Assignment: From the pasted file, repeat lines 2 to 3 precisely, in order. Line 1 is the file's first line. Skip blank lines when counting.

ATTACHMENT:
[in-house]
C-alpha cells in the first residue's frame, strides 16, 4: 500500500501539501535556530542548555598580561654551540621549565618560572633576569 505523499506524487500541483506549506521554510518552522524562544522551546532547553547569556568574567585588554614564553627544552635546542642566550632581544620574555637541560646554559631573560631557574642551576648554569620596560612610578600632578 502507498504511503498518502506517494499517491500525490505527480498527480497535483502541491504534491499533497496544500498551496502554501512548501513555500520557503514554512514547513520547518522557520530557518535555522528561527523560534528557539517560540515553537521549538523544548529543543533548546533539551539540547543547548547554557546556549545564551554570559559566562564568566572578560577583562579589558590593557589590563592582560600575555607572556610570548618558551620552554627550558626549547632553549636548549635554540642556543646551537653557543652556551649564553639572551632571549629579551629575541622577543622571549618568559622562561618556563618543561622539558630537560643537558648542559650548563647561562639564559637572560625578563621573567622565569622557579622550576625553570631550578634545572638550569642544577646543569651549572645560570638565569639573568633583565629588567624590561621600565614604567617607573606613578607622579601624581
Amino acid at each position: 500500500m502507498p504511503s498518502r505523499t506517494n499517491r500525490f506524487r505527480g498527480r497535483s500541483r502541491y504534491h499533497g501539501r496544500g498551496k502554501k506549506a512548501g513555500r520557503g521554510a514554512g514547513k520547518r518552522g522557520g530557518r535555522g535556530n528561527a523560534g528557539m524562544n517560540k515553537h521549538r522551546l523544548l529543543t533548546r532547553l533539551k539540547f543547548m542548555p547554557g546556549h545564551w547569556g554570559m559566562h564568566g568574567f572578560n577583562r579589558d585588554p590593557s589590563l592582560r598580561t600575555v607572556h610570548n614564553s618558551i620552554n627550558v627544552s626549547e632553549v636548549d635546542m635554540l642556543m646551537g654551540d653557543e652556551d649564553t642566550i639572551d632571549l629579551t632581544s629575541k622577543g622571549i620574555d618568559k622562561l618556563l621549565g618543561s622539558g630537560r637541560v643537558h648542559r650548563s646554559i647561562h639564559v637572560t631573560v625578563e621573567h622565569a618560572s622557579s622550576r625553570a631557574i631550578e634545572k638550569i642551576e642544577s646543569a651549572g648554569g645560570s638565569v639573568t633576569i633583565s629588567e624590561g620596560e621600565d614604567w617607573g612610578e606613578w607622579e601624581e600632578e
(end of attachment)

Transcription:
C-alpha cells in the first residue's frame, strides 16, 4: 500500500501539501535556530542548555598580561654551540621549565618560572633576569 505523499506524487500541483506549506521554510518552522524562544522551546532547553547569556568574567585588554614564553627544552635546542642566550632581544620574555637541560646554559631573560631557574642551576648554569620596560612610578600632578 502507498504511503498518502506517494499517491500525490505527480498527480497535483502541491504534491499533497496544500498551496502554501512548501513555500520557503514554512514547513520547518522557520530557518535555522528561527523560534528557539517560540515553537521549538523544548529543543533548546533539551539540547543547548547554557546556549545564551554570559559566562564568566572578560577583562579589558590593557589590563592582560600575555607572556610570548618558551620552554627550558626549547632553549636548549635554540642556543646551537653557543652556551649564553639572551632571549629579551629575541622577543622571549618568559622562561618556563618543561622539558630537560643537558648542559650548563647561562639564559637572560625578563621573567622565569622557579622550576625553570631550578634545572638550569642544577646543569651549572645560570638565569639573568633583565629588567624590561621600565614604567617607573606613578607622579601624581
Amino acid at each position: 500500500m502507498p504511503s498518502r505523499t506517494n499517491r500525490f506524487r505527480g498527480r497535483s500541483r502541491y504534491h499533497g501539501r496544500g498551496k502554501k506549506a512548501g513555500r520557503g521554510a514554512g514547513k520547518r518552522g522557520g530557518r535555522g535556530n528561527a523560534g528557539m524562544n517560540k515553537h521549538r522551546l523544548l529543543t533548546r532547553l533539551k539540547f543547548m542548555p547554557g546556549h545564551w547569556g554570559m559566562h564568566g568574567f572578560n577583562r579589558d585588554p590593557s589590563l592582560r598580561t600575555v607572556h610570548n614564553s618558551i620552554n627550558v627544552s626549547e632553549v636548549d635546542m635554540l642556543m646551537g654551540d653557543e652556551d649564553t642566550i639572551d632571549l629579551t632581544s629575541k622577543g622571549i620574555d618568559k622562561l618556563l621549565g618543561s622539558g630537560r637541560v643537558h648542559r650548563s646554559i647561562h639564559v637572560t631573560v625578563e621573567h622565569a618560572s622557579s622550576r625553570a631557574i631550578e634545572k638550569i642551576e642544577s646543569a651549572g648554569g645560570s638565569v639573568t633576569i633583565s629588567e624590561g620596560e621600565d614604567w617607573g612610578e606613578w607622579e601624581e600632578e